The 13th Federal Congress on National Urban Development Policy
Cynthia Campbell, Director of PD&R's International and Philanthropic Affairs Division.
I was recently in Stuttgart, Germany, to attend the 13th Federal Congress on National Urban Development Policy, hosted by Germany’s Federal Ministry of the Interior, Building and Community (BMI). This annual conference is attended not only by German government officials but also by international officials. The conference is an opportunity to discuss pressing urban development issues and to hear what Germany is doing to address housing issues. Representatives from South Africa, Ukraine, India, and Brazil also attended the conference. I participated in several sessions as well as a full-day workshop called “Institutionalizing Peer Learning and Updating the Leipzig Charta as Success Factors for Achieving the Sustainable Development Goals.” This workshop was a followup to our continuing partnership with the German Marshall Fund of the United States’ (GMF’s) Dialogues for Change initiative. This initiative is a partnership among HUD, GMF, BMI, and the Deutsche Gesellschaft für Internationale Zusammenarbeit — another HUD counterpart. Dialogues for Change was a transatlantic network of city official participants who explored cross-cutting themes critical to the successful implementation of urban development projects. Six cities participated: Baltimore, Maryland; Charlotte, North Carolina; and Pittsburgh, Pennsylvania, in the United States and Bottrop, Karlsruhe, and Leipzig in Germany. City planners from each city participated in workshops held every 6 months in alternating countries. Dialogues for Change ended in 2018; we are currently on a 1-year break and hope to restart the partnership in 2020.
Interior view of the Stuttgart train station. Author’s photo.
I also met with BMI staff to discuss updating our United States/Germany memorandum of understanding (MOU). The current MOU was signed several years ago, and the time is right to update it with new joint research on issues both countries are facing, such as the shortage of affordable housing stock. The conference was also a great opportunity to hear from ministry officials from other countries such as South Africa, which had a large delegation attend. South Africa is struggling with severe housing shortages and the residual effects of segregation stemming from apartheid.
Exterior view of Stuttgart train station construction site. Author’s photo.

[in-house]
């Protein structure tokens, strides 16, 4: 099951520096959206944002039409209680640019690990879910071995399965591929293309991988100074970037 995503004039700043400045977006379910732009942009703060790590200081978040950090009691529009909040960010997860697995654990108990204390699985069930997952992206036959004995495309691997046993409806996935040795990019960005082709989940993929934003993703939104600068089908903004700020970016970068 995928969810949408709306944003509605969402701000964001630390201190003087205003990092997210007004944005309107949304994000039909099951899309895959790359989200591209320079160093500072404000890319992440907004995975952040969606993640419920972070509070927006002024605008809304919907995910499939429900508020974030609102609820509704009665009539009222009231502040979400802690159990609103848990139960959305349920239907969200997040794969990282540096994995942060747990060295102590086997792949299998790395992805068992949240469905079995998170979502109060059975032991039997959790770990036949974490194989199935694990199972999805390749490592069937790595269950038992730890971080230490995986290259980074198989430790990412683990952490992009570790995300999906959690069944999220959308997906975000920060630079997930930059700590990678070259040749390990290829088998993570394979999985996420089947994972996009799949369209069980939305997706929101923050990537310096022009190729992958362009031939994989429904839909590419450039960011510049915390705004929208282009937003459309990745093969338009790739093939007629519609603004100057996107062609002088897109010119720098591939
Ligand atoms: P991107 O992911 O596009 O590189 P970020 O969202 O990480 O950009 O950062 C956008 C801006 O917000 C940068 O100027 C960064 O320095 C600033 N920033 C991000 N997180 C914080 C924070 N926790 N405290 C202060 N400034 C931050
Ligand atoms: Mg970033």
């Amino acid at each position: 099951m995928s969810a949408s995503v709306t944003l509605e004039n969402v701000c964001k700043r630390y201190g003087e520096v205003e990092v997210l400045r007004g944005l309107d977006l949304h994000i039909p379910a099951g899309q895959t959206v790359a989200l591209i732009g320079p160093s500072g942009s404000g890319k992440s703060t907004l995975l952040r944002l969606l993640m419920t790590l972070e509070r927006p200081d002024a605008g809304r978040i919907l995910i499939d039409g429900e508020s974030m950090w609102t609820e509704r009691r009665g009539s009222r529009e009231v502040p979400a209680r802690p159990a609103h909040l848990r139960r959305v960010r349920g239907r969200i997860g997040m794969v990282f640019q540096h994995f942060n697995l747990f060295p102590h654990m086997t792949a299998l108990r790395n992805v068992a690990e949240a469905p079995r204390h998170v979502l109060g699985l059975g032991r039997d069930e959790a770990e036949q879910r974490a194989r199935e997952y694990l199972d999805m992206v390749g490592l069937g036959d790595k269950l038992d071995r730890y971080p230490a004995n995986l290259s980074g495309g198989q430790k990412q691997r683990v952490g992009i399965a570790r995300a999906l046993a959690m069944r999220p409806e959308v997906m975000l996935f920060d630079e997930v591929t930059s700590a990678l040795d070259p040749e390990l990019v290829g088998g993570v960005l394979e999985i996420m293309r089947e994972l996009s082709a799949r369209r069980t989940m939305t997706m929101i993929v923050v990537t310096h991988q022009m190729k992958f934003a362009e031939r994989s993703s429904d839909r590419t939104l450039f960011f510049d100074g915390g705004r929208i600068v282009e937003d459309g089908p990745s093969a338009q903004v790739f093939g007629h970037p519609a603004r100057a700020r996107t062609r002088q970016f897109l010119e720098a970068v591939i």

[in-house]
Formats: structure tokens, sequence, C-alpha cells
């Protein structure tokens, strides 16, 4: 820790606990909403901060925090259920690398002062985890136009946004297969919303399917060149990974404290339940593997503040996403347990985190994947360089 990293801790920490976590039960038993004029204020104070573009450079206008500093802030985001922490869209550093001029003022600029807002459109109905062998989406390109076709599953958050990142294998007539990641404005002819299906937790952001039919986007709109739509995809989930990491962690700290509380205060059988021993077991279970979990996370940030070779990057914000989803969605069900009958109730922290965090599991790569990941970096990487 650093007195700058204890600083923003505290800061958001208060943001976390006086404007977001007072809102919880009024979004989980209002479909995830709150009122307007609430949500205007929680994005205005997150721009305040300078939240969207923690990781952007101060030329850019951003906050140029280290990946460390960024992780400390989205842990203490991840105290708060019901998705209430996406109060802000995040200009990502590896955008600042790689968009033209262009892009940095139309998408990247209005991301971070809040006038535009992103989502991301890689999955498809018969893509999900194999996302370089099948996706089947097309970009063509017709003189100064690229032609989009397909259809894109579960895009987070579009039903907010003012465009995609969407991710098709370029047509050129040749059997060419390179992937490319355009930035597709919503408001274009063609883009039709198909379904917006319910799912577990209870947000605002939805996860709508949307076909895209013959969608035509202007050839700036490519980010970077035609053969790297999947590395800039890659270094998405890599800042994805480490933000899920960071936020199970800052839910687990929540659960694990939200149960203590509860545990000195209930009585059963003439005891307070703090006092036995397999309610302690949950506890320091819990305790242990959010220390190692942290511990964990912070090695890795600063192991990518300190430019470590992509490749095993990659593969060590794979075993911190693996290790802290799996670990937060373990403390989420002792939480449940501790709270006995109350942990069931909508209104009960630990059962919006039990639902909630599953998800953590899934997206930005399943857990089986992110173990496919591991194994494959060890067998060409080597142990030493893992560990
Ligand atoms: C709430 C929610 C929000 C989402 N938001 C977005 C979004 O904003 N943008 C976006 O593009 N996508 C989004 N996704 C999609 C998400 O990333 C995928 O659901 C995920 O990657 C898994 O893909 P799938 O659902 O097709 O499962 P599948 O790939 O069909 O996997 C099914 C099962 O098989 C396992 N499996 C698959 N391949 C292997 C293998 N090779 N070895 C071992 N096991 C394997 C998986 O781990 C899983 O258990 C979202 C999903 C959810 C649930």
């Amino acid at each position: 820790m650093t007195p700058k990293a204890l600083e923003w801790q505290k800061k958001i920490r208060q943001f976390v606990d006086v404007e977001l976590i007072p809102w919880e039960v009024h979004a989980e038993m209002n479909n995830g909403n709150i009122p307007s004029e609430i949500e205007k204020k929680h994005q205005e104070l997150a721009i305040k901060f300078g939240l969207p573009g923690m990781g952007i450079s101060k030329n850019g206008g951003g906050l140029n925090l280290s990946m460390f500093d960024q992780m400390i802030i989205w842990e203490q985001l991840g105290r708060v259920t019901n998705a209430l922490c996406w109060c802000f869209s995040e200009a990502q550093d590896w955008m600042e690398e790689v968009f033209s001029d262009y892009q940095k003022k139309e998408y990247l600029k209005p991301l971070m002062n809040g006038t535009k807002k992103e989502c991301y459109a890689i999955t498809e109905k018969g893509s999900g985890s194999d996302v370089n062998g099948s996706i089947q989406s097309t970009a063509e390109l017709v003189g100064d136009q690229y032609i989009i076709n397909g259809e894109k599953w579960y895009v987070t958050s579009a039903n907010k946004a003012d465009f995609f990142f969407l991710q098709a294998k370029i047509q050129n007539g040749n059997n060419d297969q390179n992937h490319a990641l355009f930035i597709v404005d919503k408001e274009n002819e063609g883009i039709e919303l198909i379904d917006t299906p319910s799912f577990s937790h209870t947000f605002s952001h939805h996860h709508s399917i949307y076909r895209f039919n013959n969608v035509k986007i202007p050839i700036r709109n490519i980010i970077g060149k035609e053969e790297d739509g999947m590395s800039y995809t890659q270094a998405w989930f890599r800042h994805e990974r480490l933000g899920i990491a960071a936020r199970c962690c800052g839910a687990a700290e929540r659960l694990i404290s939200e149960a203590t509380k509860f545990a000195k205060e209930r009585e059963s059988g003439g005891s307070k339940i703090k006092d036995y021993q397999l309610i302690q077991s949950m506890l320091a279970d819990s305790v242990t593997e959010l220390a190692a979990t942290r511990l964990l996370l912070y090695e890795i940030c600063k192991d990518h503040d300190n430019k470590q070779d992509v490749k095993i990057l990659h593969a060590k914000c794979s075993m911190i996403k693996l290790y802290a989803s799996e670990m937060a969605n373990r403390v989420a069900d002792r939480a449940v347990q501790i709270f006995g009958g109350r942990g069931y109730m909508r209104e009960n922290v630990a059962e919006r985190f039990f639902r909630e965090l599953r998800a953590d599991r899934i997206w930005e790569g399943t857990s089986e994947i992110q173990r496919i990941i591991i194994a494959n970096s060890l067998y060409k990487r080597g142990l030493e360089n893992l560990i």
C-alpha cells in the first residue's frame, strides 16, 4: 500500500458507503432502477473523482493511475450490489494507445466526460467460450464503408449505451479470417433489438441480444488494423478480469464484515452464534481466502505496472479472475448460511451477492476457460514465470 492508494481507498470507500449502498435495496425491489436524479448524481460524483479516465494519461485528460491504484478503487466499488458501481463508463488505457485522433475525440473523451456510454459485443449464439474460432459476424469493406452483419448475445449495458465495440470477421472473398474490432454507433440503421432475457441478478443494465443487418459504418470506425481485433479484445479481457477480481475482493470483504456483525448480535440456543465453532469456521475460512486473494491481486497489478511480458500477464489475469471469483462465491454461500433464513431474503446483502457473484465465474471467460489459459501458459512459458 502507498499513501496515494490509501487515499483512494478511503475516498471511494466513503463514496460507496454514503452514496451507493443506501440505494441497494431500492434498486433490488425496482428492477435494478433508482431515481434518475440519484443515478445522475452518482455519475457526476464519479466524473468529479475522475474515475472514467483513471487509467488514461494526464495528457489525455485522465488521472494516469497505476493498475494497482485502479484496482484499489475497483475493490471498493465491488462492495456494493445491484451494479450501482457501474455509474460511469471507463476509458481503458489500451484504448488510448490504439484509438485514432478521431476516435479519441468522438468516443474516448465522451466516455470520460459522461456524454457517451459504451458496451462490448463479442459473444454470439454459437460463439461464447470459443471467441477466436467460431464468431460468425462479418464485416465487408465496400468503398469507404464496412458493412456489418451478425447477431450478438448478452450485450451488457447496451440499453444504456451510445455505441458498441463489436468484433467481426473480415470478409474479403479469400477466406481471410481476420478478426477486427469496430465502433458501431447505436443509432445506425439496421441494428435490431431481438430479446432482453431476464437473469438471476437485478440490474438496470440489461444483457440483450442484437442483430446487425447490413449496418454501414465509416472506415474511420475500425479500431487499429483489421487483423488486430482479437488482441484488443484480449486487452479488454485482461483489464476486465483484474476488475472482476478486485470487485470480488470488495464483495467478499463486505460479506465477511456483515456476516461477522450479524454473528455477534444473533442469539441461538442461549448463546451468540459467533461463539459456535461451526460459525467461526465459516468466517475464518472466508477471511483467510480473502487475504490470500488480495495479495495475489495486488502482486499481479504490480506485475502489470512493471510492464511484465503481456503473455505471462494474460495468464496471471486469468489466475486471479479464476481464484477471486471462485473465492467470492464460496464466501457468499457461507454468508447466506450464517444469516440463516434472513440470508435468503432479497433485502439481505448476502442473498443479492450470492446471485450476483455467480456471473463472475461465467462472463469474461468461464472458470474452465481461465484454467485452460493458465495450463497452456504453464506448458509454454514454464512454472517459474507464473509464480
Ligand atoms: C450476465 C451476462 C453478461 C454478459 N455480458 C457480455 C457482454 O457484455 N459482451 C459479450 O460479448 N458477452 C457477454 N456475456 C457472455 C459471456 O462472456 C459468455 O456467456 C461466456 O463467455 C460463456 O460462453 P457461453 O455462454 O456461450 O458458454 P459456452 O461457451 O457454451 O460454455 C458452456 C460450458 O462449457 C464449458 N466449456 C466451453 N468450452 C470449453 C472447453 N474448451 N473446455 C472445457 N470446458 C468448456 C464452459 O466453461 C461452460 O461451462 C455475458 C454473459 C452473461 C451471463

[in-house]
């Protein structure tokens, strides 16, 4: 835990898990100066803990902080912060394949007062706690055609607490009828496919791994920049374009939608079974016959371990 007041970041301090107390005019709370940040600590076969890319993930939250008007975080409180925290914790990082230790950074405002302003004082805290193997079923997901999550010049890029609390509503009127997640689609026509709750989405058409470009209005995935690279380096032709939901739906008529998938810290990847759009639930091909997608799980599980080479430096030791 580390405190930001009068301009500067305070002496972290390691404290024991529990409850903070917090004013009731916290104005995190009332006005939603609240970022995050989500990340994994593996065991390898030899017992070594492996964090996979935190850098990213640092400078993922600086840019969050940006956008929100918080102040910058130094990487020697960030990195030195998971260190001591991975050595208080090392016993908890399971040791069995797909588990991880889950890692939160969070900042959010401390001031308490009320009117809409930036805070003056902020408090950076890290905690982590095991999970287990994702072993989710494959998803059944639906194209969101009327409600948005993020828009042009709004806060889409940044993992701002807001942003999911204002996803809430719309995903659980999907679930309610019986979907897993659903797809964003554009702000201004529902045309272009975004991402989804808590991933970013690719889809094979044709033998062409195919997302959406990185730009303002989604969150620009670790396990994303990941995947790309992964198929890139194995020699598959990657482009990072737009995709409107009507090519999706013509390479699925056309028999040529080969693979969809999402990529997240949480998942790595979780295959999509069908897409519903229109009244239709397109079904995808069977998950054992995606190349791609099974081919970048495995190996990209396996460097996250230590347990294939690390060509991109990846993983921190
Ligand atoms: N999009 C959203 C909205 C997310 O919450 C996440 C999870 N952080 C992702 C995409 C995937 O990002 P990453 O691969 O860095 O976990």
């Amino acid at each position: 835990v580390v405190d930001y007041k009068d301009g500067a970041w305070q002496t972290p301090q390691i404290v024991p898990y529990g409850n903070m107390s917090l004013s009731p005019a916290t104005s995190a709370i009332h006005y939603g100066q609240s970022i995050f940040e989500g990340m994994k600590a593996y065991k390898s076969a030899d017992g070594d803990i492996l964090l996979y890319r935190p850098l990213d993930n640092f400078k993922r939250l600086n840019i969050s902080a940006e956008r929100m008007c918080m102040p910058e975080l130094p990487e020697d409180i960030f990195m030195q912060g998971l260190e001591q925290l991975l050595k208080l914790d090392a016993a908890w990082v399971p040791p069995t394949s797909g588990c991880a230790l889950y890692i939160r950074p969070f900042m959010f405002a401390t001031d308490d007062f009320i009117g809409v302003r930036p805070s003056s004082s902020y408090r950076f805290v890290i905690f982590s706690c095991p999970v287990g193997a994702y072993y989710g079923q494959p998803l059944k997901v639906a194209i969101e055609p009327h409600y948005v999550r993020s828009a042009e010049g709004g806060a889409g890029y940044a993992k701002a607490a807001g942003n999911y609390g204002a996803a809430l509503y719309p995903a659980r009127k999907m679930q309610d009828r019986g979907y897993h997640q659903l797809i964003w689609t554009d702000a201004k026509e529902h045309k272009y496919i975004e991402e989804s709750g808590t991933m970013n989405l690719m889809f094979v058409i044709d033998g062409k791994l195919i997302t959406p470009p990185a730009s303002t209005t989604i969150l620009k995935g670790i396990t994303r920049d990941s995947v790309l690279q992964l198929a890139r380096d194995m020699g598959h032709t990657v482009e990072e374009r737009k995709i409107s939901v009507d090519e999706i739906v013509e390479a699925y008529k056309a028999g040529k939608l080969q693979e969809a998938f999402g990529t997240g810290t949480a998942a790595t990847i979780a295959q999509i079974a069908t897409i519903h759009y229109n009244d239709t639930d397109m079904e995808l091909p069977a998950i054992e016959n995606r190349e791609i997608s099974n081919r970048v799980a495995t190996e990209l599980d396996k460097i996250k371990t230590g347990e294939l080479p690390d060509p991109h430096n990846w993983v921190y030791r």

Each day I walked 3 miles from my hotel to the conference venue and back. This walk took me through the construction zone of one of Germany’s largest infrastructure projects, the Stuttgart train station project, known as Stuttgart 21. I also went on a walking tour of the project with one of Stuttgart’s city planners. The train station, which was originally built between 1914 and 1928, suffered major damage during World War II. Mercedes-Benz helped fund the reconstruction, and their logo can still be seen at the top of the main station tower. The plan is to run the train tracks underneath the station, which requires a massive tunneling project similar to Boston’s Big Dig. Currently, 17 tracks enter the station; these will eventually be replaced with 8 underground tracks for through trains, which will eliminate the need for additional tracks. The project will also add a new high-speed line. Construction began in 2010 with an overall cost not to exceed €4.5 billion euros. The project has encountered costly delays and cost overruns, and recent estimates place the final cost at approximately €7.6 billion euros, or $8.3 billion. By comparison, the San Francisco Transbay Transit Center cost $2 billion to construct, and the World Trade Center Transportation Hub cost $4 billion.
Rendering of future Stuttgart station located in main train station terminal. Author’s photo.
To carry out the massive tunneling effort and reconfiguration of the tracks, part of the adjacent city park, Schlossgarten (Palace Park), had to be taken. The reconfiguration involved removing more than 200 trees from the park. Many Stuttgart residents have not been happy with the project, not only because of the aesthetic controversy (in addition to removing trees, the project required destroying part of the original station) but also because of the enormous costs incurred. Residents were also concerned that the tunneling could affect the water system; Stuttgart is known for its mineral spas. Residents have protested against the project since its inception, with one protest in October 2010 attracting an estimated 100,000 protestors. Protests are still held every Monday even though the project is well underway.
To bring natural light into the now-underground station, huge skylights will be installed in the ceiling. These massive skylights will be incorporated into the outdoor space behind the station, which is adjacent to the city park. These massive aboveground portals will be integrated into the park with open green space and replanted trees. The very modern design will present a stark contrast to the original station design from the early 20th century. I’m looking forward to seeing the completed Stuttgart station.